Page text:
(PartiallyPolitics.com) – Congress members from both political sides have often spoken about the need for energy tax law reforms, however, instead of pursuing bipartisan energy tax policies that would help promote a technology-neutral approach, the Democrats instead attempted to pass their energy reforms through the Inflation Reduction Act (IRA).
Republicans have widely criticized the Act, stating that it is likely that it will backfire and will lead the country towards a pathway where they are forced to continue issuing larger and larger subsidies, which will end up rewarding industries that are reliant on China.
One of the many problems that they have brought up is how costs, which are estimates for the IRA’s energy tax incentives, have increased greatly since the Inflation Reduction Act was first passed. Originally, it was calculated that the new climate and energy provisions would cost the IRA close to $385 billion, but the revisited Penn Wharton’s Budget Model now calculates the cost to be closer to $1 trillion.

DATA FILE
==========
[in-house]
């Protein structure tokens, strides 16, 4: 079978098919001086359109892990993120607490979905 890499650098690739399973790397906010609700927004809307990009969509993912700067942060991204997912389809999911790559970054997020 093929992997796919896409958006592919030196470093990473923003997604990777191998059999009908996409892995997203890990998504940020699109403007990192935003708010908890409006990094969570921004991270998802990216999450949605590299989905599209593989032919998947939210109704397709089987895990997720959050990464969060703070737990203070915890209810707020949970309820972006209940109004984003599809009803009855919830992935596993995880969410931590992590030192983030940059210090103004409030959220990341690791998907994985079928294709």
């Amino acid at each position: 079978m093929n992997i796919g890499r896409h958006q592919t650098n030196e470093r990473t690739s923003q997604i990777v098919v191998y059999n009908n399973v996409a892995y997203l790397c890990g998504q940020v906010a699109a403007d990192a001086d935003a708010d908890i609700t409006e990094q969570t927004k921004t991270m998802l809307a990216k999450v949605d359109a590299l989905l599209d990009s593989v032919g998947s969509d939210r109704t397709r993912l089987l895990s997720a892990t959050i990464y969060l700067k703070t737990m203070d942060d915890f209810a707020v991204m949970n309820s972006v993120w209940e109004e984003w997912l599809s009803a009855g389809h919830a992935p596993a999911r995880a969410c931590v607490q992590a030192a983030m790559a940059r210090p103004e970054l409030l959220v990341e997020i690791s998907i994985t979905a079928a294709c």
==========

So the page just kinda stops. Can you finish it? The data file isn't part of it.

Apart from the increased cost, following the passing of the bill, America’s relationships with its trade allies also appear to have taken a hit. In part, this is because of the electric vehicles tax credits, which many trading partners have taken issue with. Criticisms have also arisen from members of Congress belonging to both parties, especially as the current agreement does not help open up the market for American workers.
Finally, both American producers and consumers have found themselves at a disadvantage as domestic supplies of necessary minerals eligible for credit are not enough to meet the nation’s current demands.
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